Wakulla Springs' Health at Issue

By: Liza Park
By: Liza Park

Rainy weather didn't dampen the spirits of folks who came to a benefit concert for Wakulla Springs. They said the show must go on because they were raising money and awareness about the plight of Wakulla Springs.

Benefit concert organizer Madeleine Carr says, "People living in the city of Tallahassee who are flushing their toilets whose toilets are going to the spray field at tram road and then being sprayed over there and all of those nutrients go straight into the system that feeds into Wakulla Springs."

Carr also says since the use of the spray fields in Tallahassee, Wakulla Springs has experienced a rise in the rate of nitrates in the spring.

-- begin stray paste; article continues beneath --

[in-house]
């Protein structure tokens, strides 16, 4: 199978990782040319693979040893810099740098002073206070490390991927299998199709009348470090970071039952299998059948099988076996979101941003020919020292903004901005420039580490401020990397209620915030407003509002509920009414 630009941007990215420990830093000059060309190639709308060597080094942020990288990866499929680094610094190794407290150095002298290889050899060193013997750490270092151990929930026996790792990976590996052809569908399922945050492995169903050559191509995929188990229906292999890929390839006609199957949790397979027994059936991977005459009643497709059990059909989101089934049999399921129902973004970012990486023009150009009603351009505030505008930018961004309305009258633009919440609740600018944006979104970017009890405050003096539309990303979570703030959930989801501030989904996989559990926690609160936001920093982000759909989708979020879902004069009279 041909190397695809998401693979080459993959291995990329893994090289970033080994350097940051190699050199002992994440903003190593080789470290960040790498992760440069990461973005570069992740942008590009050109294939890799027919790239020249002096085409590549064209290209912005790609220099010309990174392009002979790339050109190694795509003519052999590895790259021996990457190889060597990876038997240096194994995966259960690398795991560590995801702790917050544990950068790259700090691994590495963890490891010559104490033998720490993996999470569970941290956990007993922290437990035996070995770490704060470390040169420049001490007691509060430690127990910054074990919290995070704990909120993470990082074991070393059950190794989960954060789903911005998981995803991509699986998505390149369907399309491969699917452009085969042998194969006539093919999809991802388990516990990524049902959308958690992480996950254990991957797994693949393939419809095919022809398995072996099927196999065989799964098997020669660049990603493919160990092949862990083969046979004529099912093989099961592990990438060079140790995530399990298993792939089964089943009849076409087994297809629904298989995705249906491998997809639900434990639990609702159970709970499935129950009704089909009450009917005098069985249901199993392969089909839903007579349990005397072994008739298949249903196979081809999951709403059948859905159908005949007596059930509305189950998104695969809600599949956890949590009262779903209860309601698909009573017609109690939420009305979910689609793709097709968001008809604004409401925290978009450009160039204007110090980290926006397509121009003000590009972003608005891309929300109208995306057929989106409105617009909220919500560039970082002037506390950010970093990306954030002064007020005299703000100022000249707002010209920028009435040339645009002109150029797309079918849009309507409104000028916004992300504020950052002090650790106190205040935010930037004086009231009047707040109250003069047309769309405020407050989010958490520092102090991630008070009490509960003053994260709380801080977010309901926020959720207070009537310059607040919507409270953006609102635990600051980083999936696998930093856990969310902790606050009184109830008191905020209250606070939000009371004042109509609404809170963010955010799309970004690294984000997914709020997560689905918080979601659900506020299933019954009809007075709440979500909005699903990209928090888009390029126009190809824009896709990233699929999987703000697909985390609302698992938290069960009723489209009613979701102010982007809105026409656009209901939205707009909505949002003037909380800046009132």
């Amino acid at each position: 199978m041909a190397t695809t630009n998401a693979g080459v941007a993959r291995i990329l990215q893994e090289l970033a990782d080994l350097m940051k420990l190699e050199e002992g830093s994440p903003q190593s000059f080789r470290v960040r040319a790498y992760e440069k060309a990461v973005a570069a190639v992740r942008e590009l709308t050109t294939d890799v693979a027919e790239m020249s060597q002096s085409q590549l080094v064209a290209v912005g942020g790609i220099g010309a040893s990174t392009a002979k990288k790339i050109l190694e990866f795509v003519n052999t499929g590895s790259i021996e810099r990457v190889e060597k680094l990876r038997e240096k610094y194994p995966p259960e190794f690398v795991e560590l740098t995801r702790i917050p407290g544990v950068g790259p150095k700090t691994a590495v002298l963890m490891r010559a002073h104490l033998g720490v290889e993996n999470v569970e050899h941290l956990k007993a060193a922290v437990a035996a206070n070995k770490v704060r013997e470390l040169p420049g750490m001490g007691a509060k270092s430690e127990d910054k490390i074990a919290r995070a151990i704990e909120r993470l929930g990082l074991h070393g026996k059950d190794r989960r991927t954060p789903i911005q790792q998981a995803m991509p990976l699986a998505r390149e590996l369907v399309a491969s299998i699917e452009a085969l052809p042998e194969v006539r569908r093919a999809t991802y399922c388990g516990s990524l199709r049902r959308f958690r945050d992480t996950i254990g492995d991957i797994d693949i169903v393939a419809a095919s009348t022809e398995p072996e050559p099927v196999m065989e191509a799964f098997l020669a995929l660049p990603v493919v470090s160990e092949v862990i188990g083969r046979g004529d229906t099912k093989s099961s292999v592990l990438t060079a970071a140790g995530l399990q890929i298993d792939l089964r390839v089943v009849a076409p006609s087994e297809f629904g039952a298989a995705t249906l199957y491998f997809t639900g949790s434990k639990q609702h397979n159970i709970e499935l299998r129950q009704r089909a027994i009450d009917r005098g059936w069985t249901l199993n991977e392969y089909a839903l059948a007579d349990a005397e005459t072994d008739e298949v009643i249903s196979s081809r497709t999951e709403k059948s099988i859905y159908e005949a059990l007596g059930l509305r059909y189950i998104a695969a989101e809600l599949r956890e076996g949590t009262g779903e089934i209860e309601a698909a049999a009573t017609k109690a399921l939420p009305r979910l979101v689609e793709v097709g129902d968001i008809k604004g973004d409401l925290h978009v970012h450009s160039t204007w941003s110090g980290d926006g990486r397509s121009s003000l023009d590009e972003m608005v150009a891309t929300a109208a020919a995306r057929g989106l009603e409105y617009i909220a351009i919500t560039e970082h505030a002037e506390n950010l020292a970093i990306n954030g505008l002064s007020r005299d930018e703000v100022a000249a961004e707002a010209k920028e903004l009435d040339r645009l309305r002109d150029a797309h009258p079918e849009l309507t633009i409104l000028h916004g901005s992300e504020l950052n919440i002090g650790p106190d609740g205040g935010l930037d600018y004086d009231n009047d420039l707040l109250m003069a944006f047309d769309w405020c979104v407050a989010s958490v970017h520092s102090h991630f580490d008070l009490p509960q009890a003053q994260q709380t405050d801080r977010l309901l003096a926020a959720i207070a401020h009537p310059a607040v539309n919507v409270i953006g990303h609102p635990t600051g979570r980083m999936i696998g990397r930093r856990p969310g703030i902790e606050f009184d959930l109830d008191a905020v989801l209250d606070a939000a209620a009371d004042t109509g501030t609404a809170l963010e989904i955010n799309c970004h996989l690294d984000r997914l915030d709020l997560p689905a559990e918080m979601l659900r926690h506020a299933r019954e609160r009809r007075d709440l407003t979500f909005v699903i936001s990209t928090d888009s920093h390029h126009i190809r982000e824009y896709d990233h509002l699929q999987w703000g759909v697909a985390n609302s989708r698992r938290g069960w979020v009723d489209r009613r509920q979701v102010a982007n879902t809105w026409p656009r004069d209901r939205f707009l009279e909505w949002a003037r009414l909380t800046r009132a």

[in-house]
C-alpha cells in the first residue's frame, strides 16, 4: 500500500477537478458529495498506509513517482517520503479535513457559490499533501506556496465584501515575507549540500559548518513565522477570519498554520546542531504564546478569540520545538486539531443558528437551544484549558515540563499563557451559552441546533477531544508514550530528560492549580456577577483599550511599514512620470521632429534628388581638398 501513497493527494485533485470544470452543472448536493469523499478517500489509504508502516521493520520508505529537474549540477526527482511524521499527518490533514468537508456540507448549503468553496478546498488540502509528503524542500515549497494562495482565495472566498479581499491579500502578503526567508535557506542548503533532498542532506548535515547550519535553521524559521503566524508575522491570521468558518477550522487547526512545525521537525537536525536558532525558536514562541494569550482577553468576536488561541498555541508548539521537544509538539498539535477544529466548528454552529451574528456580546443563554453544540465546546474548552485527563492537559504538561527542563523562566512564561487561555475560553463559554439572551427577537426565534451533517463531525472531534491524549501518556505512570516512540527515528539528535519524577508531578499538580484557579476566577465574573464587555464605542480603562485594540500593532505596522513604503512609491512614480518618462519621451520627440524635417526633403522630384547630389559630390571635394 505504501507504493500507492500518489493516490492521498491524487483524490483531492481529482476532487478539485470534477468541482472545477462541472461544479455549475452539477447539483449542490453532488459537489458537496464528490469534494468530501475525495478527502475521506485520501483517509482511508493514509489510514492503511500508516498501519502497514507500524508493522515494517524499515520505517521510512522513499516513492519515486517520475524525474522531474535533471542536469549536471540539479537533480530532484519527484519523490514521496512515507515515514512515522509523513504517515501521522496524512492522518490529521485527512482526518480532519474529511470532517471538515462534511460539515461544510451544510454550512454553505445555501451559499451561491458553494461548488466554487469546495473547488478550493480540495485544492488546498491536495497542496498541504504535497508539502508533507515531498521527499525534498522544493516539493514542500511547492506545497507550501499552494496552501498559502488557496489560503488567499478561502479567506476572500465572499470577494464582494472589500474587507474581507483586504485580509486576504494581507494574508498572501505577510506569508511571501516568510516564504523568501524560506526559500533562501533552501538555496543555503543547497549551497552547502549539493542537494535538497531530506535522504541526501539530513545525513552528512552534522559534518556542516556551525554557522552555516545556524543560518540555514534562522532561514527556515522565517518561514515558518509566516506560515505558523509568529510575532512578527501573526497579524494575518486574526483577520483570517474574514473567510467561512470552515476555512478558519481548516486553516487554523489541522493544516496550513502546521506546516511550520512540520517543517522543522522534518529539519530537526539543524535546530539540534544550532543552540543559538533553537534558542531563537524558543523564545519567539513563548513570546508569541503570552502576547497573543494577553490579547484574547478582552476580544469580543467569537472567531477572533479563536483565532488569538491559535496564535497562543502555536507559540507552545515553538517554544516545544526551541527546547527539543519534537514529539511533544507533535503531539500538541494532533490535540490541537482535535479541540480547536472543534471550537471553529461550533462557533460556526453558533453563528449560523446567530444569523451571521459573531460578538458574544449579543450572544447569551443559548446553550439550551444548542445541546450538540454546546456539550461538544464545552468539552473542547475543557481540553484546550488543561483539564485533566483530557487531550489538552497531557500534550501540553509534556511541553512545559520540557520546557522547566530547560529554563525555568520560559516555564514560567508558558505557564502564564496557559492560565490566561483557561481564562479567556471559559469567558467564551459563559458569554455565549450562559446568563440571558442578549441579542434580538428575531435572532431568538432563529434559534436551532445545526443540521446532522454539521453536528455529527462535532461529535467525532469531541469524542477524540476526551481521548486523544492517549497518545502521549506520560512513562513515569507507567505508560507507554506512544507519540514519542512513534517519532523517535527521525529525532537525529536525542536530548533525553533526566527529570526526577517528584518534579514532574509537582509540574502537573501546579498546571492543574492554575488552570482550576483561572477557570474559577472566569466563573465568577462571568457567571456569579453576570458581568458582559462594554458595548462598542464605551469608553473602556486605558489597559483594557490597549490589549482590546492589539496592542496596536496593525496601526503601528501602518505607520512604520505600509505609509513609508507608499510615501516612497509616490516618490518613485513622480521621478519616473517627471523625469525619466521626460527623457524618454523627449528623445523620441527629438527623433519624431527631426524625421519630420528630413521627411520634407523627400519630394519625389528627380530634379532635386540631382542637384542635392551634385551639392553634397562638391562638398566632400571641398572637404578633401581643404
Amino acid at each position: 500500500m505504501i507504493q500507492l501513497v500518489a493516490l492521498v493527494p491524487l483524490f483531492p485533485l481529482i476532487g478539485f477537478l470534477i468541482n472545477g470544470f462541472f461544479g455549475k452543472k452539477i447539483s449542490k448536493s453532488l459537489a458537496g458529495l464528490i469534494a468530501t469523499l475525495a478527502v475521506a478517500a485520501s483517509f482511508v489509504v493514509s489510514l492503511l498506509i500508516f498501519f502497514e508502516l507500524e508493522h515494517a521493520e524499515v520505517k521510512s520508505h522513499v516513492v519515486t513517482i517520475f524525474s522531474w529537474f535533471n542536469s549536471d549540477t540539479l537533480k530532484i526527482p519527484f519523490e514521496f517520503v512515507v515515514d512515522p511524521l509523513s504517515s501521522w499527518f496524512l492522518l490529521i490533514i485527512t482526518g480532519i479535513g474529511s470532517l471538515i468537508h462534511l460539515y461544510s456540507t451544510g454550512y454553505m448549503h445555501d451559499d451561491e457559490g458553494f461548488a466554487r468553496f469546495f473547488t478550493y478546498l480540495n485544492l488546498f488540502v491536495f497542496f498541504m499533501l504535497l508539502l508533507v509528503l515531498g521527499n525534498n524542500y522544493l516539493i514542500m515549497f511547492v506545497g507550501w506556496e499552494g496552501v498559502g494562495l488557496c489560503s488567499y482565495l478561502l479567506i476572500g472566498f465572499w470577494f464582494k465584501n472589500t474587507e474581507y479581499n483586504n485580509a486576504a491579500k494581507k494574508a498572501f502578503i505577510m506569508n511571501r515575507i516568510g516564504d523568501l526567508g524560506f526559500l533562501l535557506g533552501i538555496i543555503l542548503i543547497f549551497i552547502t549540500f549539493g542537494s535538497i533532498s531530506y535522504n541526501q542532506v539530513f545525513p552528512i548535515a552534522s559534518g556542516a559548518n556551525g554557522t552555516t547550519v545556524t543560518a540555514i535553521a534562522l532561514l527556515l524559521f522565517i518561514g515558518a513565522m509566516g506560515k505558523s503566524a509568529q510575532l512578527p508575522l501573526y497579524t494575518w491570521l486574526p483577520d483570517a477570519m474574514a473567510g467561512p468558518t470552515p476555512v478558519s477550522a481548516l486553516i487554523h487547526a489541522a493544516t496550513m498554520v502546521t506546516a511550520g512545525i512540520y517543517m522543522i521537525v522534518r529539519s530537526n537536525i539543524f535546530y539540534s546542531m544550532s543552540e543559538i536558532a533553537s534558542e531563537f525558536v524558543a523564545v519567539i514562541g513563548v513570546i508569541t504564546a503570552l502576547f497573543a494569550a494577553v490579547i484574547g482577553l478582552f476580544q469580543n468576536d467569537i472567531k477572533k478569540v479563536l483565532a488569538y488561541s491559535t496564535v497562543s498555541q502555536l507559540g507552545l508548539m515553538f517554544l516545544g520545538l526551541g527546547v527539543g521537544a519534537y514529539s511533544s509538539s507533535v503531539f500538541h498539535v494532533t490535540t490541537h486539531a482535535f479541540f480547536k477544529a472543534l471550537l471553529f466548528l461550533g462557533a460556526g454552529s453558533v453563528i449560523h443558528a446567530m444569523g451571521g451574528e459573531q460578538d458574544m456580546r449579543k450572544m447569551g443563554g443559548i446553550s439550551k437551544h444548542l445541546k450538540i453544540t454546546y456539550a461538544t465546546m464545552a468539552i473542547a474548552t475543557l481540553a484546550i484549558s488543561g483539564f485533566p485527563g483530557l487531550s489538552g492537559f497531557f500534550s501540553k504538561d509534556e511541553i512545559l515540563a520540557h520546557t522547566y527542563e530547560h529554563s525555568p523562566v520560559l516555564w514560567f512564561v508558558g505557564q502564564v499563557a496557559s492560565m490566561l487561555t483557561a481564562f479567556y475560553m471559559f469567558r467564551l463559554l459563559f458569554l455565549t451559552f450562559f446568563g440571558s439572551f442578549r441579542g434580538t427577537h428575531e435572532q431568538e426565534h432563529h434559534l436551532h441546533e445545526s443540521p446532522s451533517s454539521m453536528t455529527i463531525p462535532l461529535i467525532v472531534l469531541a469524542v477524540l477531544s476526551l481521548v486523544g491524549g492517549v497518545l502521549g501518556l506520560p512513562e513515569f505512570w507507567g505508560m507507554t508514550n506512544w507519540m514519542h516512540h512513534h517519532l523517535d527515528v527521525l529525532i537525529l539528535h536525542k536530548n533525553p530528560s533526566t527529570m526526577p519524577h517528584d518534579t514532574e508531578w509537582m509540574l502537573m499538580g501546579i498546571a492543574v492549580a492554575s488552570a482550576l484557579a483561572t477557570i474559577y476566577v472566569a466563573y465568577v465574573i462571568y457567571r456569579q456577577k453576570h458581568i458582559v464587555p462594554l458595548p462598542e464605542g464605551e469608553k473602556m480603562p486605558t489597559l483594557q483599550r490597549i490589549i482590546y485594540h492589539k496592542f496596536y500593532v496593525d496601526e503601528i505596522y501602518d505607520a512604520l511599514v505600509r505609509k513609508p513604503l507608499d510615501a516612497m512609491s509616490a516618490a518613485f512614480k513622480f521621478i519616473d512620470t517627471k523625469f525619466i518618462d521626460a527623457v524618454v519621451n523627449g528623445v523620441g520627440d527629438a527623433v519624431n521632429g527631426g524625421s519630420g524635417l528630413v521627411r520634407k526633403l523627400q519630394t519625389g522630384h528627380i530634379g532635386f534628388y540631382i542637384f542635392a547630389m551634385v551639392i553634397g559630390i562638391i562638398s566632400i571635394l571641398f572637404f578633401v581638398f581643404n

"It's contributed to the growth of invasive species of plants, and so it’s choking off the spring," explains Carr.

The Friends of Wakulla Springs State Park say these waters used to be crystal clear and pristine, but over the course of the last 15 years they say the waters has become murky and full of new plant life.

Barry Fraser lives in Tallahassee and supports Wakulla Springs.

He says, "Of course, we've got to have the services but we have to find a different way not to pollute these springs. It's just too precious a resource in our area."

Even with the murkier water, the springs still attracts some swimmers and boaters to its waters. The Friends of the Wakulla Springs State Park says the state is currently spending over $100,000 a year to remove the extra plant life from the springs.


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